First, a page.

The Dalton Highway is the road to take if you simply want to drive as far north as possible in Alaska. Unfortunately for RVers, it's a bumpy, washboard, gravel highway that many may find too rough to travel comfortably. Still. . . for some RVers, it may be worth it -- but only in summer.
From its starting point at the Elliott Highway, it continues for more than 400 miles until nearly reaching the shores of the Arctic Ocean in Deadhorse after crossing the Arctic Circle. Deadhorse is the village that serves the North Slope oilfield, with several hotels, a store and gas station. The community is a superlative of sorts: it is as far north as you can go on Alaska's primary road system, and it is worth exploring, especially if your goal is to dip your toe in the Arctic Ocean.
THE DALTON HIGHWAY BEGINS
85 miles north of Fairbanks and is perhaps one of the roughest roads in Alaska. It was constructed in the mid-1970s to haul freight to and from construction camps and workers building the 800-mile long trans-Alaska oil pipeline that stretches from Prudhoe Bay in the north all the way to the ice-free port of Valdez in Prince William Sound. The road offers relatively little in the way of modern conveniences. The washboards are many, the grades can be steep (as much as 10 and 12 percent in some places) and the big rigs delivering to Prudhoe Bay along the "haul road," as it's called by the locals, can make for uncomfortable traveling companions.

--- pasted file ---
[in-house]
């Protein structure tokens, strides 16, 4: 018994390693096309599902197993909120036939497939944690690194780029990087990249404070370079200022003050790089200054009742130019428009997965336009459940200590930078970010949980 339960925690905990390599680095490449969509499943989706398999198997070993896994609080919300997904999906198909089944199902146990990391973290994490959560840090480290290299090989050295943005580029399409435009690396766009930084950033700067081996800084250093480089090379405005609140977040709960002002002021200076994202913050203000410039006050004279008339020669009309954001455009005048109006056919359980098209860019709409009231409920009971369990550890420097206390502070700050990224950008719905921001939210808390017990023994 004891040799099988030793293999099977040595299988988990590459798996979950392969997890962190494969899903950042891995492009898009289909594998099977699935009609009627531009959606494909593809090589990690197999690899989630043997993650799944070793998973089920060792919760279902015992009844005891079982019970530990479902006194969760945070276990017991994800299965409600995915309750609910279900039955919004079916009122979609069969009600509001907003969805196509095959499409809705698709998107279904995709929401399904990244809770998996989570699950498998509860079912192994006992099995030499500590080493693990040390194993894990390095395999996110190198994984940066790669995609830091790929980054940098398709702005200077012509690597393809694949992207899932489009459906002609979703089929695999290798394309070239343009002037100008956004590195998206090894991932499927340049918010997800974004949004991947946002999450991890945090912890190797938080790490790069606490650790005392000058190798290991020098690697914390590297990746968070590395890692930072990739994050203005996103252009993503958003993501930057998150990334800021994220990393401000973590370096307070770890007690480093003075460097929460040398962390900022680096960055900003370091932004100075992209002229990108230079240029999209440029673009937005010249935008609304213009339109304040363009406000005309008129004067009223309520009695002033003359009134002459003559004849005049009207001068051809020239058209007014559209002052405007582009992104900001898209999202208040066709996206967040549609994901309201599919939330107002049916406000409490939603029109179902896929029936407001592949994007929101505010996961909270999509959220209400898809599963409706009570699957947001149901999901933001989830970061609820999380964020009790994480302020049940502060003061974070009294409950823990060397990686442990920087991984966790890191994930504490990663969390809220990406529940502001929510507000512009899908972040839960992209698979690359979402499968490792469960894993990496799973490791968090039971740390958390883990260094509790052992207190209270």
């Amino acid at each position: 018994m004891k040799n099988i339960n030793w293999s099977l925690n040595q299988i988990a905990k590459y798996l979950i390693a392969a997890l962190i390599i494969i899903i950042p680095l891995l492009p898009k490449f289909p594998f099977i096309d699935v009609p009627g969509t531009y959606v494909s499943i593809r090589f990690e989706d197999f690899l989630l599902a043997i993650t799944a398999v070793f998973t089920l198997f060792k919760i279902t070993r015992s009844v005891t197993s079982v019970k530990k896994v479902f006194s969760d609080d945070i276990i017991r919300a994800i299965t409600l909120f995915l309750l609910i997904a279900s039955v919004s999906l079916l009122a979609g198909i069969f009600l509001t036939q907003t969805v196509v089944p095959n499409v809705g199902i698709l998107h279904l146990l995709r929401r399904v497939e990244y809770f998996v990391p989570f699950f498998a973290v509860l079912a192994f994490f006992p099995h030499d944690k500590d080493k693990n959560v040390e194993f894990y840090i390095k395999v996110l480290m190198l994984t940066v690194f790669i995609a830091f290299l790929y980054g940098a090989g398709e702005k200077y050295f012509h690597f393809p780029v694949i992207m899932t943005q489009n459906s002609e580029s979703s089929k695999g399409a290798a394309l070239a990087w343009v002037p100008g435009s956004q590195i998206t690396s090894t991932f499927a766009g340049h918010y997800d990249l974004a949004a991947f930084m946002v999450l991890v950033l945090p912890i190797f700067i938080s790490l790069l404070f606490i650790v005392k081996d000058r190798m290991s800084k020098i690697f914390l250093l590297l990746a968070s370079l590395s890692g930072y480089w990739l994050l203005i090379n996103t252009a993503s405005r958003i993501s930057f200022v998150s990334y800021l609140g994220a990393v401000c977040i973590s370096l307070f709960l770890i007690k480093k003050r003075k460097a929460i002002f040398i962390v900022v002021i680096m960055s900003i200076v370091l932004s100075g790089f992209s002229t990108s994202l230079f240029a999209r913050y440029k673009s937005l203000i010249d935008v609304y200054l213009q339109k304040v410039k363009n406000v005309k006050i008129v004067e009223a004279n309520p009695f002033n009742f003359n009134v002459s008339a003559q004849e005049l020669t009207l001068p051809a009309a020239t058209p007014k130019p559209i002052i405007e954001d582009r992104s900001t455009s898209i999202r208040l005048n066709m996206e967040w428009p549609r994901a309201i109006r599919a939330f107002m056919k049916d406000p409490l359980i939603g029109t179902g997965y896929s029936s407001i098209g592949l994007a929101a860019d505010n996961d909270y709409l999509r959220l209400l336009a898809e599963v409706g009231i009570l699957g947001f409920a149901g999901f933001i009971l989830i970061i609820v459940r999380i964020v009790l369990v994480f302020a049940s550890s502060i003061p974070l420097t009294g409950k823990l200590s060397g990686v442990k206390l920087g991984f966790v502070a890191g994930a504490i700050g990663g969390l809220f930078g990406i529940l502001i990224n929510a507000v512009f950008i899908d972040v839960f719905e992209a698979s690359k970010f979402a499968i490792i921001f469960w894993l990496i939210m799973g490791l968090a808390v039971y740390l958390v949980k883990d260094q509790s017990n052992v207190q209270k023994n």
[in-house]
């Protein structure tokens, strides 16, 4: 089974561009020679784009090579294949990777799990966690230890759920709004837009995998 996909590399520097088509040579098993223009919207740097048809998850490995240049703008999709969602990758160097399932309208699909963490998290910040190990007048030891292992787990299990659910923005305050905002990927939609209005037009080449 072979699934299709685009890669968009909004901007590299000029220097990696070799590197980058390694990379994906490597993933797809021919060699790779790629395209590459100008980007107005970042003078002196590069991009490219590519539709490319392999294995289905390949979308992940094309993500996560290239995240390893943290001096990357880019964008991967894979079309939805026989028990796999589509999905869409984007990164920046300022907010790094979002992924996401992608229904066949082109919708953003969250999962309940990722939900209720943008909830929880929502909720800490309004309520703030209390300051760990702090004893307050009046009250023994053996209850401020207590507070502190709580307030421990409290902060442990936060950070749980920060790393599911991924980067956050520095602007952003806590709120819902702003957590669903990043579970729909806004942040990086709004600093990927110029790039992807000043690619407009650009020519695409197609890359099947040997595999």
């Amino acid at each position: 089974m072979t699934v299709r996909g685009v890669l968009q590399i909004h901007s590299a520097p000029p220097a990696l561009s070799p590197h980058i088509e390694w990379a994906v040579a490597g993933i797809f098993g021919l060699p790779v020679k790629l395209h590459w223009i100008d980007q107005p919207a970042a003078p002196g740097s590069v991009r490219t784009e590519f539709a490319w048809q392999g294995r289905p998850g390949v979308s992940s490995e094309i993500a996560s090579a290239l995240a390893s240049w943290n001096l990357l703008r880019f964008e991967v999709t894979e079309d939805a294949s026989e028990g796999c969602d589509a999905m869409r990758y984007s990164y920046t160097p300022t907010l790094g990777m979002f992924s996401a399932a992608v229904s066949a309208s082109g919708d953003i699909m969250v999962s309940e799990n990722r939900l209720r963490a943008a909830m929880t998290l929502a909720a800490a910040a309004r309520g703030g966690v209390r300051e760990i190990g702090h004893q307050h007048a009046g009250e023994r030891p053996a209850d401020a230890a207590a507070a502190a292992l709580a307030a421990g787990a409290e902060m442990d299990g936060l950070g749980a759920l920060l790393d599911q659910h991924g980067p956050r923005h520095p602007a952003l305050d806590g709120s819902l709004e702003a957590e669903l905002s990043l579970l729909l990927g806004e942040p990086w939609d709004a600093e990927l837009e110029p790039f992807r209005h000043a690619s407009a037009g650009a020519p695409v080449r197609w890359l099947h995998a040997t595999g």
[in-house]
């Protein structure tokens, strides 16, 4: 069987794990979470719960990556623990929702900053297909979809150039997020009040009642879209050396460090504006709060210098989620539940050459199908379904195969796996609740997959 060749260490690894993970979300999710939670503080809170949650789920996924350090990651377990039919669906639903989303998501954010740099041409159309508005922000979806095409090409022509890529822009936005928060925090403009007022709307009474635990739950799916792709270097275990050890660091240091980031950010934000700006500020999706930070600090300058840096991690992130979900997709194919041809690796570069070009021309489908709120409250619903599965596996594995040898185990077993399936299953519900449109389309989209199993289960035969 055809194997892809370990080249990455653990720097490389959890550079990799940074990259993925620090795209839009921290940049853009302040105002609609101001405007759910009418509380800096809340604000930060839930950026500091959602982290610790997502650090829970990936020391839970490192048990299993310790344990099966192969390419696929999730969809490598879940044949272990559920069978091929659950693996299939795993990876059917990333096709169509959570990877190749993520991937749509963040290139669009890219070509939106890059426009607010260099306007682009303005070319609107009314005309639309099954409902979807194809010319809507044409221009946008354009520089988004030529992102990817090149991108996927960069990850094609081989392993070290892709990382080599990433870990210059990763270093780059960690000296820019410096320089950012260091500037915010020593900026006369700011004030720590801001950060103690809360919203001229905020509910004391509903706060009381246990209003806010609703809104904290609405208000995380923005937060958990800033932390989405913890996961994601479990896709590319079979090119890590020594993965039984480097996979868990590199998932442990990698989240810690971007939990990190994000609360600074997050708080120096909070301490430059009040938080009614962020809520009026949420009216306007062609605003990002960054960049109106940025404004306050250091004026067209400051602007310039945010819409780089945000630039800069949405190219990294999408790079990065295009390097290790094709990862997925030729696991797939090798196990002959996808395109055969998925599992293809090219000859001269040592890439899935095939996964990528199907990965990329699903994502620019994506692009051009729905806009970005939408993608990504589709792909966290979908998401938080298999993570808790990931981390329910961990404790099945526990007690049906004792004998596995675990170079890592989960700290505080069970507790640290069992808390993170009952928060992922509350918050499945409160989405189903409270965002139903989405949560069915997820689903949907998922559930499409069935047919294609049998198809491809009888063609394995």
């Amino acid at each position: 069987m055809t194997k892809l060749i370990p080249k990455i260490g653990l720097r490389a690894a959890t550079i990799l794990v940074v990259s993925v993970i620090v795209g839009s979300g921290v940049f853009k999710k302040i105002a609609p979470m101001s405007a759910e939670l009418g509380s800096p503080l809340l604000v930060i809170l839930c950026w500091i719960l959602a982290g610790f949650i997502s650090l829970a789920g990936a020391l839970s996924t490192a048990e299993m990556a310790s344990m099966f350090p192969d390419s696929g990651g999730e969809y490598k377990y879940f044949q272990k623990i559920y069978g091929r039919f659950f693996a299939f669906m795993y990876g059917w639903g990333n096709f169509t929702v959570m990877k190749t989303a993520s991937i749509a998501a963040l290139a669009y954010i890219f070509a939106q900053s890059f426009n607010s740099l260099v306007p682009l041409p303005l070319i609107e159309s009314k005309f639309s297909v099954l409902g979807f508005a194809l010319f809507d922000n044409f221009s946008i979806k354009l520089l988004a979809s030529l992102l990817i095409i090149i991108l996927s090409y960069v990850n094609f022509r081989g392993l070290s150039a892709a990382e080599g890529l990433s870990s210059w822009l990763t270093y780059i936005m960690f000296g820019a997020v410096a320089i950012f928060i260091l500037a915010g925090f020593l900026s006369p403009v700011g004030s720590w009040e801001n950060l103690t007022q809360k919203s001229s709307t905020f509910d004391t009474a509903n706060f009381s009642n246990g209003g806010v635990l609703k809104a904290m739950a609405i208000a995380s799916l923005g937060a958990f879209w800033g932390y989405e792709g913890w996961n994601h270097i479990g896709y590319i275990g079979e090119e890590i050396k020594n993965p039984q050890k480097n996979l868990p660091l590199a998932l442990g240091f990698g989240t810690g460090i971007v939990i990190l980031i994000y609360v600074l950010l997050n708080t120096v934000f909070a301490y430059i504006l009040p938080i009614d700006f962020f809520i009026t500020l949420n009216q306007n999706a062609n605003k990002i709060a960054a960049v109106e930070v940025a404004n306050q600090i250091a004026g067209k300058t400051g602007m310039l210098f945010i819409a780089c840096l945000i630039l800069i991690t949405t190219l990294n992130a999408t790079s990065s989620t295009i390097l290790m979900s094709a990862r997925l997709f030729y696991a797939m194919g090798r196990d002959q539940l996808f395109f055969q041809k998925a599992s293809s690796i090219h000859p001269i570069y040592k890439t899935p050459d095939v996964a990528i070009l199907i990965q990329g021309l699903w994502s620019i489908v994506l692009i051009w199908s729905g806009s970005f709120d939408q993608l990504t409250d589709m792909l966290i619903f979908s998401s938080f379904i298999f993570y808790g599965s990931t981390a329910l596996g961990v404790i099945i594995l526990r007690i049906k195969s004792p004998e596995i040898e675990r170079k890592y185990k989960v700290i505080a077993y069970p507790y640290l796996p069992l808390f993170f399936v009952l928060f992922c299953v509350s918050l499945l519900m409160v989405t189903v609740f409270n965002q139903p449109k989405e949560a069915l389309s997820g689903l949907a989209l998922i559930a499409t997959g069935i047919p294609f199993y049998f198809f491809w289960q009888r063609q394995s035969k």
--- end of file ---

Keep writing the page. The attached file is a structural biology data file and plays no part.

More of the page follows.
Not all car and RV rental companies allow their vehicles on the Dalton, so check ahead of time and be prepared for this road trip. Carry two spare tires, a jack, tool kit, emergency flares, extra gasoline, oil, wiper fluid and a first aid kit. Bring drinking water and plenty of food. A CB radio is also not a bad idea (monitor channel 19). Travel services are almost nonexistent. The 244-mile stretch north of Coldfoot is the longest service-free stretch of highway in North America.
So, why go to all this bother? Consider the scenery, which includes views of the mighty Yukon River, Atigun Pass (at the crest of the Continental Divide), the caribou of the north slope tundra, 375-million year-old limestone-filled Sukakpak Mountain (elevation 4,459 feet at Mile 203.5) and any number of sweeping mountain vistas opening into the Brooks Range, Gates of the Arctic National Park or Arctic National Wildlife Refuge. Another trip highlight is crossing the Arctic Circle just past mile 115.
Deadhorse is a company town and not much else. It's several miles from the Arctic Ocean. An oil company road leads north from town, but permits are required to travel on the road. A better way to go is to sign up for a guided tour of the oil fields and the Arctic Coast. They are available in Deadhorse from Tour Arctic at (907-659-2368).
In Deadhorse, a good place to stay is at the Arctic Caribou Inn and RV camp. PLANNING A TRIP TO ALASKA? Find the best selection of books and DVDs at RVbookstore.com.